Gemini Reels In $42M to Target Root Causes of Age-Related Blindness

Xconomy Boston — 

One of the biggest risk factors for vision loss is age. As people grow old, the central part of the retina can become damaged, leading patients to lose the central part of their vision in a condition called age-related macular degeneration (AMD).

In recent years, scientists have found genetic factors associated with the eye damage that leads to AMD. Gemini Therapeutics is developing a range of potential treatments—gene therapies, monoclonal antibodies and engineered proteins—based on these genetic underpinnings and it now has $42.5 million in funding to bring several experimental treatments into clinical trials.

The Series A investment round was co-led by Atlas Venture, Lightstone Ventures and OrbiMed, firms that also provided seed financing for the Cambridge, MA, company last year.

More than 10 million people in the U.S. have AMD, which is the most common cause of blindness in those 55 and older in developed countries and has no cure, according to the Foundation Fighting Blindness. The American Optometric Association notes that some researchers and clinicians say that nutrition can help slow its progression.

Gemini is developing treatments for the “dry” form of AMD, which accounts for approximately 90 percent of all AMD cases, and has no treatment. It is characterized by a buildup of protein and fat deposits underneath the retina. In the “wet” form of AMD, an abnormal growth of blood vessels leaks blood and fluid into the macula, the central part of the retina.

James McLaughlin, the company’s co-founder, president, and CEO, says that there are 30 different genes and hundreds of mutations associated with the disease, some of which can increase the risk of developing AMD by up to 20 times. Some of these mutations are in the complement system, a family of proteins that are part of the immune system and work together to boost inflammation and clear away microorganisms and damaged cells. It’s thought that a malfunctioning complement system drives dry AMD.

McLaughlin says his company has three targets in the complement system. Rather than treating the damage that results from AMD, McLaughlin says Gemini is going after the root cause of the disease. The hope is that Gemini’s therapies will repair the complement system and restore its proper function. But he hesitates to call the approach a potential cure, a description that executives at Spark Therapeutics (NASDAQ: ONCE) have used to describe their experimental gene therapy developed to treat an inherited form of blindness.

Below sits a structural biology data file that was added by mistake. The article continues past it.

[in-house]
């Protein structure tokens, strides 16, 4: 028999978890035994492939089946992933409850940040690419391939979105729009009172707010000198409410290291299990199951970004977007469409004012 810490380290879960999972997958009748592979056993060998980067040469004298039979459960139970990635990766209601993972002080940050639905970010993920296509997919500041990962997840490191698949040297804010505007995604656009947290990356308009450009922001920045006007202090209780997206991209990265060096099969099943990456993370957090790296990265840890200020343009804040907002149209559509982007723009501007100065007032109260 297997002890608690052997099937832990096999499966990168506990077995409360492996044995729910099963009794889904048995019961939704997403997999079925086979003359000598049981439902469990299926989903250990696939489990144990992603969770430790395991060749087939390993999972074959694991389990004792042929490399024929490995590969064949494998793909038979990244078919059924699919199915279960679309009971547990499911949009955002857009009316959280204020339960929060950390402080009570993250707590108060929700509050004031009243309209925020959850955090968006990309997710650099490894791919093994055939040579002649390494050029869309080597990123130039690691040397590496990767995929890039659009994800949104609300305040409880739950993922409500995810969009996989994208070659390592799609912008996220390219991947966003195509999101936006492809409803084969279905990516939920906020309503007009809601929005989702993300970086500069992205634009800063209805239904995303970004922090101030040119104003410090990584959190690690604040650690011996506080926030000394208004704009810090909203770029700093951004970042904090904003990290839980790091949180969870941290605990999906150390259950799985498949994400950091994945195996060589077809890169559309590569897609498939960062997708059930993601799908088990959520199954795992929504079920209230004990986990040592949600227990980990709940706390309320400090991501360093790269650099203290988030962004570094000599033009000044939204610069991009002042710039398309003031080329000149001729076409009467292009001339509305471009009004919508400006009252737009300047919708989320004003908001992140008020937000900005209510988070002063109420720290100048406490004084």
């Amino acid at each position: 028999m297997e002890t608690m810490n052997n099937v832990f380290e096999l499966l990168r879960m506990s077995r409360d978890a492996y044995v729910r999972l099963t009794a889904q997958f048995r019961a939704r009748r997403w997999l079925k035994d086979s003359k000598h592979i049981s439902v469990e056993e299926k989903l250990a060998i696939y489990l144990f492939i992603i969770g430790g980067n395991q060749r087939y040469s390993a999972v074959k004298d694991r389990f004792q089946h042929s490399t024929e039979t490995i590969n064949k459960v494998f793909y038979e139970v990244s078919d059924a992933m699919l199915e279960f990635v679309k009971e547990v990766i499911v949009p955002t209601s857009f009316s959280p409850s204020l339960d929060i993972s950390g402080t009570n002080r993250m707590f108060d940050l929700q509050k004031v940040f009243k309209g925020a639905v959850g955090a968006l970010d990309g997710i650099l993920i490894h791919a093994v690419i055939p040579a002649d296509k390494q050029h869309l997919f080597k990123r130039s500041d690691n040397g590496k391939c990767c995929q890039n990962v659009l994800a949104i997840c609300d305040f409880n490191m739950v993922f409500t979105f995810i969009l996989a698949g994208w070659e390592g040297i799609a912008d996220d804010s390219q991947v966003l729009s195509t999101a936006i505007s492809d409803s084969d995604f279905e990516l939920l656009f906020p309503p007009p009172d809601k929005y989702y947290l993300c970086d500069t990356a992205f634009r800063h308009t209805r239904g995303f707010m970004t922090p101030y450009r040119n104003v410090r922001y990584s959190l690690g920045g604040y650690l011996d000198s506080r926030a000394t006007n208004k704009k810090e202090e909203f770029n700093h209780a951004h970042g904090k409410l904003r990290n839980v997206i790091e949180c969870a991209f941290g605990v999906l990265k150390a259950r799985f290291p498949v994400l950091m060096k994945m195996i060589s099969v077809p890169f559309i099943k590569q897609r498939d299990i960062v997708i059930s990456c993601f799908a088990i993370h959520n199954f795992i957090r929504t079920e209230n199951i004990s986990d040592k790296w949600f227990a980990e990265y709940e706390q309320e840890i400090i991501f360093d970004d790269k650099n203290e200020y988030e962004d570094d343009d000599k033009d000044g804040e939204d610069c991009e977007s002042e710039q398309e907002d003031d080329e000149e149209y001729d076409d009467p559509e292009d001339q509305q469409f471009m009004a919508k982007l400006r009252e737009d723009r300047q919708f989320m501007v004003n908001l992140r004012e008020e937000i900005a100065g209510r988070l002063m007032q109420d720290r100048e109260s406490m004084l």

“I never liked that word,” McLaughlin says. “The goal is to correct the underlying biological problem and to do that more directly than people have in the past.”

By mining the genetic data associated with AMD, McLaughlin says Gemini has been able to identify patients who are most likely to respond to a particular therapeutic approach that the company is developing.

“We’re thinking about it like a rare disease,” McLaughlin says. Although AMD as a whole is not a rare disease, he adds that “it is so prevalent we can go after sub-populations [of patients] within AMD” as if each subgroup had a rare disease.

A number of companies have pursued treatments for both wet and dry AMD. In August, New York-based Ophthotech announced that its drug pegpleranib (Fovista) failed the third of three Phase 3 studies in wet AMD. Ophthotech was testing its drug in combination with two other FDA-approved wet AMD drugs, aflibercept (Eylea) or bevacizumab (Avastin). These drugs work by blocking a protein called VEGF, and they are meant to stop abnormal blood vessels from forming. Cellular Dynamics International, a Madison, WI, company that manufactures human cells for research applications, has a partnership with the National Eye Institute to make retinal cells from stem cells, which could be transplanted into patients to treat dry AMD.

Gemini was founded in 2015 based on research from its scientific founders at the University of Edinburgh and Tufts University. The company has also developed its approach to eye disease through partnerships with Newcastle University, Sanquin Blood Supply Foundation, and Durham, NC, gene therapy startup StrideBio.

McLaughlin says Gemini has been developing its therapies for the last 18 months, following a round of seed funding in 2016. The company has been working from Atlas’ incubator space. So far, Gemini has reproduced the data from the academic founders and tested the feasibility of dosing its therapies in preclinical studies. One of Gemini’s candidates has advanced into preclinical development. Though McLaughlin says it’s “not too far away from the clinic,” he declined to provide a timeline for starting human testing. But he says that the new capital should be enough to bring multiple candidates into clinical trials.

Photo by the National Eye Institute.